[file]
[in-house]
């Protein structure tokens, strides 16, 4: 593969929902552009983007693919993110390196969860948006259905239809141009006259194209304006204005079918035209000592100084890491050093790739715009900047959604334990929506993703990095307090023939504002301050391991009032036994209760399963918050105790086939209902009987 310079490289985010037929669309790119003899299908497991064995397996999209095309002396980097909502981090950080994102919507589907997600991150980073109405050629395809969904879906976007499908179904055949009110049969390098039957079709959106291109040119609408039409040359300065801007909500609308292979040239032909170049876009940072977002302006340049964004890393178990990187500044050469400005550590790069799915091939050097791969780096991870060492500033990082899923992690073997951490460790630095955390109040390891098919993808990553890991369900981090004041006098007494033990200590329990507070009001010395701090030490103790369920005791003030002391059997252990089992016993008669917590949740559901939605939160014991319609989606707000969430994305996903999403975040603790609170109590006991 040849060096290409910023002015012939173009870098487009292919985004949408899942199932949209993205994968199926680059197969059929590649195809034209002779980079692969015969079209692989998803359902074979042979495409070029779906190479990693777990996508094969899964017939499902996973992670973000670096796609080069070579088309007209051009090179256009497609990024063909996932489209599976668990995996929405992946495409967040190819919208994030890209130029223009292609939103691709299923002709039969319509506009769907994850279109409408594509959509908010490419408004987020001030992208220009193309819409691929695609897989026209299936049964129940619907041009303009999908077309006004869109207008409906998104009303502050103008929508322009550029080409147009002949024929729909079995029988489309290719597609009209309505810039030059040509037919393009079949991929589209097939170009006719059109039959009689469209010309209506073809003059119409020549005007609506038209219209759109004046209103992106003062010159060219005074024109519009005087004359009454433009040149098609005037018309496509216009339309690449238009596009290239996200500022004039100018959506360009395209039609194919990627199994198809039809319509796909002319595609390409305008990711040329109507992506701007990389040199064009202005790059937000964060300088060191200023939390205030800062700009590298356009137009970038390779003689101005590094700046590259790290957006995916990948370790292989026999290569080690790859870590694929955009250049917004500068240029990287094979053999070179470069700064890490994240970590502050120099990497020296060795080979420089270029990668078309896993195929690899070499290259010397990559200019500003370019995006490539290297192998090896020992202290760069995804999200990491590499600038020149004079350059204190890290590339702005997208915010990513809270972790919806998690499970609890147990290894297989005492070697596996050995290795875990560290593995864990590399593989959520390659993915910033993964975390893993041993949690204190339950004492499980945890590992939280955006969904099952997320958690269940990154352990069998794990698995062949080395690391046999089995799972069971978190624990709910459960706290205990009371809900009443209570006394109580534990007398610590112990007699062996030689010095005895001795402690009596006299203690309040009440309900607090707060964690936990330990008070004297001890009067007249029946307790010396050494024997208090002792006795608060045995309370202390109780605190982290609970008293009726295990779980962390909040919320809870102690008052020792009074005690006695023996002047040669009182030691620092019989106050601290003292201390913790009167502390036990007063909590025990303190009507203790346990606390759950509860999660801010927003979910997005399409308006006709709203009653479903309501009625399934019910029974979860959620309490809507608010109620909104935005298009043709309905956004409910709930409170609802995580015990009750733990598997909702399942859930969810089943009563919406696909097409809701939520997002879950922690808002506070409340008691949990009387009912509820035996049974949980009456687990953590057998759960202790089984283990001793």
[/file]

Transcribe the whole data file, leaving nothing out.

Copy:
[in-house]
């Protein structure tokens, strides 16, 4: 593969929902552009983007693919993110390196969860948006259905239809141009006259194209304006204005079918035209000592100084890491050093790739715009900047959604334990929506993703990095307090023939504002301050391991009032036994209760399963918050105790086939209902009987 310079490289985010037929669309790119003899299908497991064995397996999209095309002396980097909502981090950080994102919507589907997600991150980073109405050629395809969904879906976007499908179904055949009110049969390098039957079709959106291109040119609408039409040359300065801007909500609308292979040239032909170049876009940072977002302006340049964004890393178990990187500044050469400005550590790069799915091939050097791969780096991870060492500033990082899923992690073997951490460790630095955390109040390891098919993808990553890991369900981090004041006098007494033990200590329990507070009001010395701090030490103790369920005791003030002391059997252990089992016993008669917590949740559901939605939160014991319609989606707000969430994305996903999403975040603790609170109590006991 040849060096290409910023002015012939173009870098487009292919985004949408899942199932949209993205994968199926680059197969059929590649195809034209002779980079692969015969079209692989998803359902074979042979495409070029779906190479990693777990996508094969899964017939499902996973992670973000670096796609080069070579088309007209051009090179256009497609990024063909996932489209599976668990995996929405992946495409967040190819919208994030890209130029223009292609939103691709299923002709039969319509506009769907994850279109409408594509959509908010490419408004987020001030992208220009193309819409691929695609897989026209299936049964129940619907041009303009999908077309006004869109207008409906998104009303502050103008929508322009550029080409147009002949024929729909079995029988489309290719597609009209309505810039030059040509037919393009079949991929589209097939170009006719059109039959009689469209010309209506073809003059119409020549005007609506038209219209759109004046209103992106003062010159060219005074024109519009005087004359009454433009040149098609005037018309496509216009339309690449238009596009290239996200500022004039100018959506360009395209039609194919990627199994198809039809319509796909002319595609390409305008990711040329109507992506701007990389040199064009202005790059937000964060300088060191200023939390205030800062700009590298356009137009970038390779003689101005590094700046590259790290957006995916990948370790292989026999290569080690790859870590694929955009250049917004500068240029990287094979053999070179470069700064890490994240970590502050120099990497020296060795080979420089270029990668078309896993195929690899070499290259010397990559200019500003370019995006490539290297192998090896020992202290760069995804999200990491590499600038020149004079350059204190890290590339702005997208915010990513809270972790919806998690499970609890147990290894297989005492070697596996050995290795875990560290593995864990590399593989959520390659993915910033993964975390893993041993949690204190339950004492499980945890590992939280955006969904099952997320958690269940990154352990069998794990698995062949080395690391046999089995799972069971978190624990709910459960706290205990009371809900009443209570006394109580534990007398610590112990007699062996030689010095005895001795402690009596006299203690309040009440309900607090707060964690936990330990008070004297001890009067007249029946307790010396050494024997208090002792006795608060045995309370202390109780605190982290609970008293009726295990779980962390909040919320809870102690008052020792009074005690006695023996002047040669009182030691620092019989106050601290003292201390913790009167502390036990007063909590025990303190009507203790346990606390759950509860999660801010927003979910997005399409308006006709709203009653479903309501009625399934019910029974979860959620309490809507608010109620909104935005298009043709309905956004409910709930409170609802995580015990009750733990598997909702399942859930969810089943009563919406696909097409809701939520997002879950922690808002506070409340008691949990009387009912509820035996049974949980009456687990953590057998759960202790089984283990001793």